To balance that, one of my best Thanksgivings ever was in Berkeley, where there are lots of people with few relatives around. One person gathered together 25 guests for a potluck. The long table occupied the entire living room and extended six feet into the hallway. That's the way to celebrate Thanksgiving!
PEG COCHRAN: I, too, have forgotten side dishes in the fridge--usually the homemade cranberry sauce! With so much on the plate how would you even notice! When I was a kid my grandmother made the turkey, getting up at some ungodly hour to get it in the oven. That turkey was COOKED by the time it came to the table. As my cousin always said, you don't have to carve Grandma's turkey, just hit it on top with a fork and all the meat will fall off the bones.
I've been lucky not to have had too many disasters (okay the make it now, bake it later dish that contained tiny canned shrimp and white bread..but that was before I knew better.) At some point, it was in the late 90s, I learned about brining a turkey. It was all the rage almost overnight (I was really into food and had honestly not ever heard of it before.) I decided I would brine our turkey. It was fairly small but I still didn't really have a big enough container for it (this was before I learned you could use a clean garbage bag.) I ended up putting it in my large soup pot. It was a snug fit, and the lid wouldn't quite go on. And there wasn't any room in the fridge for it, but it was hovering around freezing so I put it outside on the front steps (I had no deck and the back door was downstairs.)
When I went to retrieve it to cook it the next day, I had to chase a whole bunch of birds away. They were nibbling on the raw turkey! Fortunately I was able to retrieve the situation by cutting off that end of the turkey. We all survived! Hope you not only survive but thrive! Happy Thanksgiving to all. Peg
MARY JANE MAFFINI/
AKA VICTORIA ABBOTT: Oh disaster! You bet, and If only it had been food. All our food disasters happen at Christmas and New Year's. But two years ago, as we were driving to the cottage after having picked up a turkey for Thanksgiving, we drove over the crest of a hill just as the sun was starting to set in the early fall sky. We were blinded by the sun in our eyes -- the windshield went black. Worried about hitting someone head on, the little mister pulled over to the side of the road, taking out a farmhouse mailbox and the front bumper of our 4-month old car.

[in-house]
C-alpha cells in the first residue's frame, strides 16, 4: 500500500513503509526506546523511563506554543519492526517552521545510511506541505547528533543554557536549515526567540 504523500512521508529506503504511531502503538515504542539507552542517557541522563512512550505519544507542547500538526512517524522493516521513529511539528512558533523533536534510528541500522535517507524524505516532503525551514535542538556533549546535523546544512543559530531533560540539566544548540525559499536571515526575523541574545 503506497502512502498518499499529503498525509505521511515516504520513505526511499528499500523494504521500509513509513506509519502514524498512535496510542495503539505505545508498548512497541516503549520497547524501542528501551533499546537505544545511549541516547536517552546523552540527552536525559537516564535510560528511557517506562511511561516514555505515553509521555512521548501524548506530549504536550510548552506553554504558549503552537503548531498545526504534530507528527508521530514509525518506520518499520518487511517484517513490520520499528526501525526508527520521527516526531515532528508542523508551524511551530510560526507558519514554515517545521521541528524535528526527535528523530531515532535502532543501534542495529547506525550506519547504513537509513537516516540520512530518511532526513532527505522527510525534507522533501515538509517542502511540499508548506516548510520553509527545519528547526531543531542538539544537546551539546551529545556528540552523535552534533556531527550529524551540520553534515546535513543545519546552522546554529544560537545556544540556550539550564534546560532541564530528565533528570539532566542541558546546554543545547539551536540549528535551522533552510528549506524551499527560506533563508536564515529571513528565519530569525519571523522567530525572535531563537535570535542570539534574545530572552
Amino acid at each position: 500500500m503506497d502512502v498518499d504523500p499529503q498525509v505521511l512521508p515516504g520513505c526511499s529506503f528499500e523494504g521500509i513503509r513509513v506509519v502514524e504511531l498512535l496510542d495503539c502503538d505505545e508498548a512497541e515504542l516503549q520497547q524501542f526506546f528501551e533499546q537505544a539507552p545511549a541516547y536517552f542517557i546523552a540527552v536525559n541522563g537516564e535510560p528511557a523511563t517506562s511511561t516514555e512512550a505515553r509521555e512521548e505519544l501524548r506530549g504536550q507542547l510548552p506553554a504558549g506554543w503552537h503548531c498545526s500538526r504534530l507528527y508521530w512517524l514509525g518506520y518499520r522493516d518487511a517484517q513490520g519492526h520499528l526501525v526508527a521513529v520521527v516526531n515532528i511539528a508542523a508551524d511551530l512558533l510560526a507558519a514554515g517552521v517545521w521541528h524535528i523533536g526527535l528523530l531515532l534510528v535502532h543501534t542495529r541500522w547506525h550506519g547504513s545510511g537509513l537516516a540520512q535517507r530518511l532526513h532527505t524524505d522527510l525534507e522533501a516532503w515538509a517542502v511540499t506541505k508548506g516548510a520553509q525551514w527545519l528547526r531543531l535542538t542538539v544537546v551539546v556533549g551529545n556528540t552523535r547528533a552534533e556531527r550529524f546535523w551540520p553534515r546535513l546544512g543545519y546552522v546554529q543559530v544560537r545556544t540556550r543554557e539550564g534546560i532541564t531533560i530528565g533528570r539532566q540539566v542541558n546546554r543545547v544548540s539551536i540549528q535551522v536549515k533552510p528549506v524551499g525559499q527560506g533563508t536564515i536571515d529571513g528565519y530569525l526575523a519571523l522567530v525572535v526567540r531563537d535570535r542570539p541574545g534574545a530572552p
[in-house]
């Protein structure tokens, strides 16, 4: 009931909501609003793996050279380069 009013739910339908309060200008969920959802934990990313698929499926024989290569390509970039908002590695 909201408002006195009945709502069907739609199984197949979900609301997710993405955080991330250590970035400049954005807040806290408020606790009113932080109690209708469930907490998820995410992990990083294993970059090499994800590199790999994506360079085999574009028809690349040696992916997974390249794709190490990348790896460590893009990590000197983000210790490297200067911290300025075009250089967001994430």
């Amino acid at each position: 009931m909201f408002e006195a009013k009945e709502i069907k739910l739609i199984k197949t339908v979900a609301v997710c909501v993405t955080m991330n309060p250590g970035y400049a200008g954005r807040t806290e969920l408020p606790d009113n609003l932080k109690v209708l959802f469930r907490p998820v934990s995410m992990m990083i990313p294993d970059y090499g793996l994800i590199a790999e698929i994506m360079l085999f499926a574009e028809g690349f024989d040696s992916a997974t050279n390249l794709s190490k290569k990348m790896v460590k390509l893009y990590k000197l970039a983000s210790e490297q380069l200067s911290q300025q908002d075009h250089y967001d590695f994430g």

Some time later, we were
grateful that we hadn't killed someone or been killed. There's always a bright side when turkey's involved. Have a lovely Thanksgiving everyone. Enjoy your family, friends and food. Look our for mailboxes.
XO MJ (aka Victoria)
CLEO COYLE: MJ, sounds like that turkey was a party crasher! Hey, no groaning. Bad jokes are allowed on Thanksgiving--after a few adult beverages. And adult beverages were definitely on the menu after this disaster...
Fast-forward to a small apartment kitchen in New York City. Marc proudly prepped and stuffed his ten-pound turkey, and popped it into the oven. All done! Right? Wrong. Before long a foul plastic smell filled the apartment. What was it? Some illegal incinerator going full tilt? An unlicensed construction crew? No matter, the stench quickly passed and the turkey roasted to beautiful perfection—but looks were deceiving.
Marc had failed to clean the gizzards out of the neck flap, and they were sealed in plastic. The bird looked great—but it tasted like hot, wet Styrofoam! That Thanksgiving, Marc and his friends enjoyed dinner at the local fast-food joint (Nathan's), where the hot dogs were delicious.
of our readers...